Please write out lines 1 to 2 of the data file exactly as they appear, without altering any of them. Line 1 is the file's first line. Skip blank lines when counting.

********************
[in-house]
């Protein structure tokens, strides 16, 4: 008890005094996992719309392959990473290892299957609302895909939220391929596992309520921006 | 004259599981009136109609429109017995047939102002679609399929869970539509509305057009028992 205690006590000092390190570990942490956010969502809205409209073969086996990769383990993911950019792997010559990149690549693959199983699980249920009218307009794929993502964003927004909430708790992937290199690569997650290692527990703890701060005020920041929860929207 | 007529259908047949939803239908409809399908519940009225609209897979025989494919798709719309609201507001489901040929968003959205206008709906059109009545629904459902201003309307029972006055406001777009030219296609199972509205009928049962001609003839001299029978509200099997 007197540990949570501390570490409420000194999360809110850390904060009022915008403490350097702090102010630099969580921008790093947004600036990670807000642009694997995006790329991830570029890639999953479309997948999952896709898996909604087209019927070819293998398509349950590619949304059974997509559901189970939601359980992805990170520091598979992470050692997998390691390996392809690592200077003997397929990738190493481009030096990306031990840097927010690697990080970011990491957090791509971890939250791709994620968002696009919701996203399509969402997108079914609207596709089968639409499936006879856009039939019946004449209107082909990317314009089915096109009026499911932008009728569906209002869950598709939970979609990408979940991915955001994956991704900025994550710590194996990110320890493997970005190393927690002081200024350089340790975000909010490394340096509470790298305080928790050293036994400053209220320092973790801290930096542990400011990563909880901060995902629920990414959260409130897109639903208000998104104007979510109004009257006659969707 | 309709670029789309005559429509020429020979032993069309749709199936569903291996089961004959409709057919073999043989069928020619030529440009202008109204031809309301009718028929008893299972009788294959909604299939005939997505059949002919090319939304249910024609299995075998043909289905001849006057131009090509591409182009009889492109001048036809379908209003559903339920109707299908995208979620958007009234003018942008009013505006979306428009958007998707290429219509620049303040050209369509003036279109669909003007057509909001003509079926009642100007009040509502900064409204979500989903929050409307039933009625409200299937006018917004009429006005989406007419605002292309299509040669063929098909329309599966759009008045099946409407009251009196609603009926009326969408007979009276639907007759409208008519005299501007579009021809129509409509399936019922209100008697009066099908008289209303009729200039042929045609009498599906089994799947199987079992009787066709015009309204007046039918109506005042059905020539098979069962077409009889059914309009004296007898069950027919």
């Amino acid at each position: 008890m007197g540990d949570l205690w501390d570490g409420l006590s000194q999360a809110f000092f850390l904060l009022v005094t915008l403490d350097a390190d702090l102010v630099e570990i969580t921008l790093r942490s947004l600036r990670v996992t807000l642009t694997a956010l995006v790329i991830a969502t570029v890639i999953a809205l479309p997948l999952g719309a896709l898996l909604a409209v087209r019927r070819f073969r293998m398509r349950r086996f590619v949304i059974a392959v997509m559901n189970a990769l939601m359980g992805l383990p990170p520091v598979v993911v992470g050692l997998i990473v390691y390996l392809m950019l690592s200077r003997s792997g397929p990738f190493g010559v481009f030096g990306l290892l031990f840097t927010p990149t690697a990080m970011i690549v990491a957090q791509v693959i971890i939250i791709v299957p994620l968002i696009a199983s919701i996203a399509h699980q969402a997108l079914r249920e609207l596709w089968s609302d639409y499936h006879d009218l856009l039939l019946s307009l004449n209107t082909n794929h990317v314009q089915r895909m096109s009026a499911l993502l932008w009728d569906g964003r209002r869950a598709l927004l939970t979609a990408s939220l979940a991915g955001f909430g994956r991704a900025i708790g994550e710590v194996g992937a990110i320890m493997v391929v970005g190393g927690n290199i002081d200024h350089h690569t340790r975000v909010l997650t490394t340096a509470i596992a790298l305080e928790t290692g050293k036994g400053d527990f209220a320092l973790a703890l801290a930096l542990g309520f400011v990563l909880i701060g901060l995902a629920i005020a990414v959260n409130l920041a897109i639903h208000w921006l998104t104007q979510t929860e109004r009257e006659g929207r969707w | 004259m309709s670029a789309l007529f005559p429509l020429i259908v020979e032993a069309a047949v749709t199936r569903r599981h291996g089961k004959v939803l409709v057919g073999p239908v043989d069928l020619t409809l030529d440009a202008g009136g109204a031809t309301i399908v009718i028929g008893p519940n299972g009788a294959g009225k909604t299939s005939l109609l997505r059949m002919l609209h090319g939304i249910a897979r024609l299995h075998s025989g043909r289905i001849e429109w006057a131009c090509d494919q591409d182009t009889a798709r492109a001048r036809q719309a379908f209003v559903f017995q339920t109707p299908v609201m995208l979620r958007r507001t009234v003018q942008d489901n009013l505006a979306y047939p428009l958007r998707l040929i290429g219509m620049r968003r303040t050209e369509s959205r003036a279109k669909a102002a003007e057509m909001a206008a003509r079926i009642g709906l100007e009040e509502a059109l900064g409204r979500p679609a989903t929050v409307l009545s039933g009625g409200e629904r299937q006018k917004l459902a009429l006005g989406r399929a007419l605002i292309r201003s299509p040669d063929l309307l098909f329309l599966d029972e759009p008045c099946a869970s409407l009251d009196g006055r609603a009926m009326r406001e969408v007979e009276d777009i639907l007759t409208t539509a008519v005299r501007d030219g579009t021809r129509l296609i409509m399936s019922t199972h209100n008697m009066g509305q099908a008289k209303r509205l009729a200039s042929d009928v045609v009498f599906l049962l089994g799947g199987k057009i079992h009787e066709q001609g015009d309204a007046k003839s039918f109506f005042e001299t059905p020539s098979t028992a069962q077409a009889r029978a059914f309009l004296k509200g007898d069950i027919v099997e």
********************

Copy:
[in-house]
């Protein structure tokens, strides 16, 4: 008890005094996992719309392959990473290892299957609302895909939220391929596992309520921006 | 004259599981009136109609429109017995047939102002679609399929869970539509509305057009028992 205690006590000092390190570990942490956010969502809205409209073969086996990769383990993911950019792997010559990149690549693959199983699980249920009218307009794929993502964003927004909430708790992937290199690569997650290692527990703890701060005020920041929860929207 | 007529259908047949939803239908409809399908519940009225609209897979025989494919798709719309609201507001489901040929968003959205206008709906059109009545629904459902201003309307029972006055406001777009030219296609199972509205009928049962001609003839001299029978509200099997 007197540990949570501390570490409420000194999360809110850390904060009022915008403490350097702090102010630099969580921008790093947004600036990670807000642009694997995006790329991830570029890639999953479309997948999952896709898996909604087209019927070819293998398509349950590619949304059974997509559901189970939601359980992805990170520091598979992470050692997998390691390996392809690592200077003997397929990738190493481009030096990306031990840097927010690697990080970011990491957090791509971890939250791709994620968002696009919701996203399509969402997108079914609207596709089968639409499936006879856009039939019946004449209107082909990317314009089915096109009026499911932008009728569906209002869950598709939970979609990408979940991915955001994956991704900025994550710590194996990110320890493997970005190393927690002081200024350089340790975000909010490394340096509470790298305080928790050293036994400053209220320092973790801290930096542990400011990563909880901060995902629920990414959260409130897109639903208000998104104007979510109004009257006659969707 | 309709670029789309005559429509020429020979032993069309749709199936569903291996089961004959409709057919073999043989069928020619030529440009202008109204031809309301009718028929008893299972009788294959909604299939005939997505059949002919090319939304249910024609299995075998043909289905001849006057131009090509591409182009009889492109001048036809379908209003559903339920109707299908995208979620958007009234003018942008009013505006979306428009958007998707290429219509620049303040050209369509003036279109669909003007057509909001003509079926009642100007009040509502900064409204979500989903929050409307039933009625409200299937006018917004009429006005989406007419605002292309299509040669063929098909329309599966759009008045099946409407009251009196609603009926009326969408007979009276639907007759409208008519005299501007579009021809129509409509399936019922209100008697009066099908008289209303009729200039042929045609009498599906089994799947199987079992009787066709015009309204007046039918109506005042059905020539098979069962077409009889059914309009004296007898069950027919």